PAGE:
BATES (ETHAN SAMUEL) VS. COMMONWEALTH OF KENTUCKYAnnotate this Case
RENDERED: OCTOBER 29, 2010; 10:00 A.M.
NOT TO BE PUBLISHED
Commonwealth of Kentucky
Court of Appeals
ETHAN SAMUEL BATES
APPEAL FROM FAYETTE CIRCUIT COURT
HONORABLE JAMES D. ISHMAEL, JR., JUDGE
ACTION NO. 08-CR-01142
COMMONWEALTH OF KENTUCKY
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BEFORE: CLAYTON AND LAMBERT, JUDGES; HENRY,1 SENIOR JUDGE.
HENRY, SENIOR JUDGE: Ethan Samuel Bates entered a conditional guilty plea
to possession of a controlled substance (cocaine) and possession of drug
paraphernalia, first offense. He was sentenced to serve four years, but that
Senior Judge Michael L. Henry sitting as Special Judge by assignment of the Chief Justice
pursuant to Section 110(5)(b) of the Kentucky Constitution and Kentucky Revised Statutes
sentence was probated for a period of five years. He reserved the right to appeal
the trial court’s denial of his motion to suppress certain evidence seized by the
police. After our review, we affirm the judgment of the trial court.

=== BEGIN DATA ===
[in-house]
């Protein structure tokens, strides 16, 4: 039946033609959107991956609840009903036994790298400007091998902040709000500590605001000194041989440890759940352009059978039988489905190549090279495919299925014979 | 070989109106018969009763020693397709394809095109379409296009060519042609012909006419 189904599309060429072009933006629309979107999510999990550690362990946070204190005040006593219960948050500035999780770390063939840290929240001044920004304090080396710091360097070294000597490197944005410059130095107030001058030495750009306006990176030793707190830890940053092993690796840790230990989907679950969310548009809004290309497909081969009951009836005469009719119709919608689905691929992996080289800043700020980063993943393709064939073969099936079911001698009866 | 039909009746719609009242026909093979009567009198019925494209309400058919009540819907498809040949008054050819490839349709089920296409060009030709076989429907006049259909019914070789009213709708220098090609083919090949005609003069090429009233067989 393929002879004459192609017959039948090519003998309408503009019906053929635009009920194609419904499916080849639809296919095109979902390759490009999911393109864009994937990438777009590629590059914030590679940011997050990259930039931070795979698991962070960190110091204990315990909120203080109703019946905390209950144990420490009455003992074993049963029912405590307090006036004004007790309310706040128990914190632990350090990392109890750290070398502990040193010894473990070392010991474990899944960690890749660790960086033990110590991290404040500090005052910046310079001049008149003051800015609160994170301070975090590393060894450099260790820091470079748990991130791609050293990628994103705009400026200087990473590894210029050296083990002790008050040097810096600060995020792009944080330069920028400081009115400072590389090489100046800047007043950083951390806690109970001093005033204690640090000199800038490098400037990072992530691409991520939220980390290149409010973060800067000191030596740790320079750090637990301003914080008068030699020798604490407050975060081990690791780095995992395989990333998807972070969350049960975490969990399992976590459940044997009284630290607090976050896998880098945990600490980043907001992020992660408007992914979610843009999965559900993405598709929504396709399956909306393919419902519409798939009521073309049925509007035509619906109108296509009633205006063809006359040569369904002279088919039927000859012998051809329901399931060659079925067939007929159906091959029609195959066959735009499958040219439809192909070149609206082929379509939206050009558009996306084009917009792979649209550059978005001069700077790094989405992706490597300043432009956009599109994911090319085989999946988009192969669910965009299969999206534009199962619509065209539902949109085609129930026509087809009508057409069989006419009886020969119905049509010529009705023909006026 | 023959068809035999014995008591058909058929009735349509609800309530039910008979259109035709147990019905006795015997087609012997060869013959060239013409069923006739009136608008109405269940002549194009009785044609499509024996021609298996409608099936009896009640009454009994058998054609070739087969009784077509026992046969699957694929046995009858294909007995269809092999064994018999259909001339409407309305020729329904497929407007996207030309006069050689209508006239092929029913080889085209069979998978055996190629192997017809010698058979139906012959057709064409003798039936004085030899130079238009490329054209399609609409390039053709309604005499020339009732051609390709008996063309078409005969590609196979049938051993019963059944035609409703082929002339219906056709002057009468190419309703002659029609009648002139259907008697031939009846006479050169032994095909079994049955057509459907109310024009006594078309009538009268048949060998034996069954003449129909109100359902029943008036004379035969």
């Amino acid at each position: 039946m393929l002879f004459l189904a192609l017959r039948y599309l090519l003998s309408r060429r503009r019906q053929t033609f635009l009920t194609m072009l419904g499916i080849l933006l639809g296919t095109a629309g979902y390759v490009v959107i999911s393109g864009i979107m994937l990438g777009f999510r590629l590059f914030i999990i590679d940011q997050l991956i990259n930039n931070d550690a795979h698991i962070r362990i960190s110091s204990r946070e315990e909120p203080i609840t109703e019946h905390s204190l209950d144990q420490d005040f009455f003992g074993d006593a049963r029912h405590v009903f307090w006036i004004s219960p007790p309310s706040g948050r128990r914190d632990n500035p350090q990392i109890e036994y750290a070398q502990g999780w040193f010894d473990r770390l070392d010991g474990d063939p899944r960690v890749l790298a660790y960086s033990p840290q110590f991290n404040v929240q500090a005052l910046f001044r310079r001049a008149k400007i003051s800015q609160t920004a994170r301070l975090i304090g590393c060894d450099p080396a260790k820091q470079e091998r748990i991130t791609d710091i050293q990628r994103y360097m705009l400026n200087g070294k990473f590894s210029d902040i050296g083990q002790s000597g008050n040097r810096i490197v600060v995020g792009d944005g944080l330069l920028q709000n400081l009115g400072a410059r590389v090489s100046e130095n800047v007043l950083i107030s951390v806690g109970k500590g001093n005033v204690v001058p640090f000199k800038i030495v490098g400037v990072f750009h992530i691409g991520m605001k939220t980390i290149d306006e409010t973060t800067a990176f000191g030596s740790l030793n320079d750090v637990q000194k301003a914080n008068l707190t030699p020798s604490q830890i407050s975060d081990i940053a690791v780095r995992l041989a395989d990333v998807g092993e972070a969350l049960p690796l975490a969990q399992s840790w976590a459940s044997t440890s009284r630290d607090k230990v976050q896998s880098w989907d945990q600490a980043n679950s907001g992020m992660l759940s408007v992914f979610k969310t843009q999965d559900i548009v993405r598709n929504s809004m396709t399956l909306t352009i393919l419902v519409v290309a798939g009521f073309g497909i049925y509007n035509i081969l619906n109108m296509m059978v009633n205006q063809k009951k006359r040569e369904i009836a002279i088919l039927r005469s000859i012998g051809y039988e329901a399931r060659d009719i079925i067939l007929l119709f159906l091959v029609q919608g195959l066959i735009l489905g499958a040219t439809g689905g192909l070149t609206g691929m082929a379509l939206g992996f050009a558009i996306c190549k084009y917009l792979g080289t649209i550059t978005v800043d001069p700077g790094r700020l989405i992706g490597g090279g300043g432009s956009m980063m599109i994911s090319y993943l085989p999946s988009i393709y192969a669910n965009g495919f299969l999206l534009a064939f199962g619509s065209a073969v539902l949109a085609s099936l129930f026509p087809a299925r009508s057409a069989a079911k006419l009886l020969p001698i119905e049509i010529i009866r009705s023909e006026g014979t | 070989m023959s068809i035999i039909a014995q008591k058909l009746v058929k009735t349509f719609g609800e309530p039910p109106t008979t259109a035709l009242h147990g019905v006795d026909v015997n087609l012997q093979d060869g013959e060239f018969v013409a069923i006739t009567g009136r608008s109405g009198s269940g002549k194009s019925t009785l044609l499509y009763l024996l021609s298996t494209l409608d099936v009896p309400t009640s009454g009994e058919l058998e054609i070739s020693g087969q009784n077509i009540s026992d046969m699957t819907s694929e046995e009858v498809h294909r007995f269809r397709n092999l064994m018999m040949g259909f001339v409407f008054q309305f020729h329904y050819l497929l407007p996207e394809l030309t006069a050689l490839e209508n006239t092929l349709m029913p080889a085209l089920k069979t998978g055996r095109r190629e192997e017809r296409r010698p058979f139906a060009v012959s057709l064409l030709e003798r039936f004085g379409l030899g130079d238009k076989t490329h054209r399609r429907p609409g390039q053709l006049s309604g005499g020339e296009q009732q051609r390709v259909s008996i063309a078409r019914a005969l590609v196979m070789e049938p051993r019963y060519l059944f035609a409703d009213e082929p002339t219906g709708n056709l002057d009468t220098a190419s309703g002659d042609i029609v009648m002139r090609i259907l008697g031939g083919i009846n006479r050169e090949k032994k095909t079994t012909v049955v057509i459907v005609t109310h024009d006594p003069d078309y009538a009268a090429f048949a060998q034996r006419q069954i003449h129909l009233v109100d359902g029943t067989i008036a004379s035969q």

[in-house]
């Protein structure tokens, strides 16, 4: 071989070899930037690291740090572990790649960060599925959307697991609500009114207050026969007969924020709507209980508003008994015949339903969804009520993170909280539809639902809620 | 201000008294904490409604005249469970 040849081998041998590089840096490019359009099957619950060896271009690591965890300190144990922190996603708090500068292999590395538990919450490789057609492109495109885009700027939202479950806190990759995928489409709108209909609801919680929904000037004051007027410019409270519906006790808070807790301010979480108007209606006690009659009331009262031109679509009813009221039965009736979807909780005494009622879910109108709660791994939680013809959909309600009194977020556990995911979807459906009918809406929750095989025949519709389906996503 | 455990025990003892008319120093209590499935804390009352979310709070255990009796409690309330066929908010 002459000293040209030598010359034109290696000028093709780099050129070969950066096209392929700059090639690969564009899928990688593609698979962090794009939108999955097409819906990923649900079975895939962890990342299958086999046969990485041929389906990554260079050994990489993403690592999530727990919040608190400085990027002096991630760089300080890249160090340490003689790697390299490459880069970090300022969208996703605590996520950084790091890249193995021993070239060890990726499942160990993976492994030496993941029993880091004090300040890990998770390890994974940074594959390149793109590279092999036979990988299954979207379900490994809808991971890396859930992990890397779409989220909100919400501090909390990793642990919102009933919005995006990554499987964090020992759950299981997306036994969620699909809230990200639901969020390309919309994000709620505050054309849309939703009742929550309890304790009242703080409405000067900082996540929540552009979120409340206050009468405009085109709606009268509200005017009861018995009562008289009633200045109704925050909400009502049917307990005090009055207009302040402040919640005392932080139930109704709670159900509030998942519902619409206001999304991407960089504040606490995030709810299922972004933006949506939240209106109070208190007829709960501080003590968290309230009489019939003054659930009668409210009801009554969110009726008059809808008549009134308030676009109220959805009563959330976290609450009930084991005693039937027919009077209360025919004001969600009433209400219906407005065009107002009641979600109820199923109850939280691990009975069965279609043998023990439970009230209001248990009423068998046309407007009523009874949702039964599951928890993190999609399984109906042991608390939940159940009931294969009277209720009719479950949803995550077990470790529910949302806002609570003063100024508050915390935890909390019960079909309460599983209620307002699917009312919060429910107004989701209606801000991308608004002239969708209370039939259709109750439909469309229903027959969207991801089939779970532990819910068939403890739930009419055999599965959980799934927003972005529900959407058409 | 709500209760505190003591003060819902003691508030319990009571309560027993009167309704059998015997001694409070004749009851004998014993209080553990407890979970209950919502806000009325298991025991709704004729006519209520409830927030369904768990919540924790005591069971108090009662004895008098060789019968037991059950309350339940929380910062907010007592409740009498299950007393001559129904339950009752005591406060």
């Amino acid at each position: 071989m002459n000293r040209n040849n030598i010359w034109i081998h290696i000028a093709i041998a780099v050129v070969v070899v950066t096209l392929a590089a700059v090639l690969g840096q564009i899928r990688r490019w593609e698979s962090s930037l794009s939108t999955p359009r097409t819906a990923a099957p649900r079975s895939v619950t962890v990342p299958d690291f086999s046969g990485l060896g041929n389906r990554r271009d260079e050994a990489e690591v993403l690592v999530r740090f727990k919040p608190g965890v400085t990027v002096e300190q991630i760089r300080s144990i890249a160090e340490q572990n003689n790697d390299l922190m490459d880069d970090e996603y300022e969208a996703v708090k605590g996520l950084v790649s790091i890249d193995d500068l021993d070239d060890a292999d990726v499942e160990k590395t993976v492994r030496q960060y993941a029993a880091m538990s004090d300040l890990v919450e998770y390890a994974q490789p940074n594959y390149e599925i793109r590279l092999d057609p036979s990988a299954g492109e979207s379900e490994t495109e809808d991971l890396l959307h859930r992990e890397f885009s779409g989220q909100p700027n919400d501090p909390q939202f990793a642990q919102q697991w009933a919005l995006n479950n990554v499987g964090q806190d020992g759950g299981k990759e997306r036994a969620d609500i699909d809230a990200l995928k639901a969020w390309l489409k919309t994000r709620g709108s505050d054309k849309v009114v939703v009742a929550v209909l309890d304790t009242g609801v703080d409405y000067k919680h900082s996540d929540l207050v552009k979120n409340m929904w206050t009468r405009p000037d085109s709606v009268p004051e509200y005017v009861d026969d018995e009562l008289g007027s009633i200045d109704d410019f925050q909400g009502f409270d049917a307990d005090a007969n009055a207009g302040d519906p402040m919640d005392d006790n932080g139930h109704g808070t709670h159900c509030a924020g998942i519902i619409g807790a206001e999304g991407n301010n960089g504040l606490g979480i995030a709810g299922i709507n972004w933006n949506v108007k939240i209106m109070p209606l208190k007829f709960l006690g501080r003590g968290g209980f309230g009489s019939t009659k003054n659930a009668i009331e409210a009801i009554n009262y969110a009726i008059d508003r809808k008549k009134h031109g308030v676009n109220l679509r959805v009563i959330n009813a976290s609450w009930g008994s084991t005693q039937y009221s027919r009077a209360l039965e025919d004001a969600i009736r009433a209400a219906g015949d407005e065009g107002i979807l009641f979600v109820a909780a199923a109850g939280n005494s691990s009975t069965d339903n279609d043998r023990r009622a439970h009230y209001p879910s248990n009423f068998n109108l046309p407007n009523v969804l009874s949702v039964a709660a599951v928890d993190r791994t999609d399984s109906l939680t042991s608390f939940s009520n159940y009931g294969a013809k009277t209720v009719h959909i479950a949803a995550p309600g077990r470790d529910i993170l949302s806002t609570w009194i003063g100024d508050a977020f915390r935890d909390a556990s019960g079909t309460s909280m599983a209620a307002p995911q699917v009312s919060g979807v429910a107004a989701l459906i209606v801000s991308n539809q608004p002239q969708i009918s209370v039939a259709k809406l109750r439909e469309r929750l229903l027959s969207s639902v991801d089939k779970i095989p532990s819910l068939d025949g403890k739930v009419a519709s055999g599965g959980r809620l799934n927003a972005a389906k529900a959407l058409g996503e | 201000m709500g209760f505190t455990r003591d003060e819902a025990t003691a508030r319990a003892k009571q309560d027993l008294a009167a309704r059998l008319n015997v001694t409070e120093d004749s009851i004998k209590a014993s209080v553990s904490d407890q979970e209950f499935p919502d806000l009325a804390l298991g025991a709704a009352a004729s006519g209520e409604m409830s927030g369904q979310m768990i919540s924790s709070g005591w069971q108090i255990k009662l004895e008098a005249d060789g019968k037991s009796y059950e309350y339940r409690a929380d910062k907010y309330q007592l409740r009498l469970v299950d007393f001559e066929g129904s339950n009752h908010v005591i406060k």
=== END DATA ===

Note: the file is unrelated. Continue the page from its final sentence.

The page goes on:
On a Friday evening in June 2008, Lexington police officers Schnelle,
McBride, and Thomas were patrolling the downtown area on bicycles. There had
been a series of thefts from parked vehicles and the officers were told to make their
presence known in an effort to diminish the thefts. Around 11:30 p.m. they noticed
Bates’ vehicle parked in a deserted area of a public parking lot. The vehicle was
backed in and parked up against a building bordering the lot. Based on prior
experience, the officers knew that patrons of local establishments would sometimes
go out to their vehicles and smoke marijuana or consume other drugs.
The three officers approached Bates. Officer Thomas went to the
passenger side of Bates’ vehicle and began examining the interior of the passenger
area. Officer McBride approached Bates and started to ask him a series of
questions. Officer Schnelle placed himself six to eight feet in front of Bates’
vehicle. Schnelle testified he believed Bates could have navigated around him.
Bates appeared to be very focused on Officer Thomas, who was
examining the interior of the vehicle with the flashlight. When first asked what he
was doing in the parking lot, Bates said he was meeting his friend Dave. Later, he
changed his answer and stated he was waiting for his girlfriend. When asked for
his driver’s license, he stated he had inadvertently left it at home. Officer McBride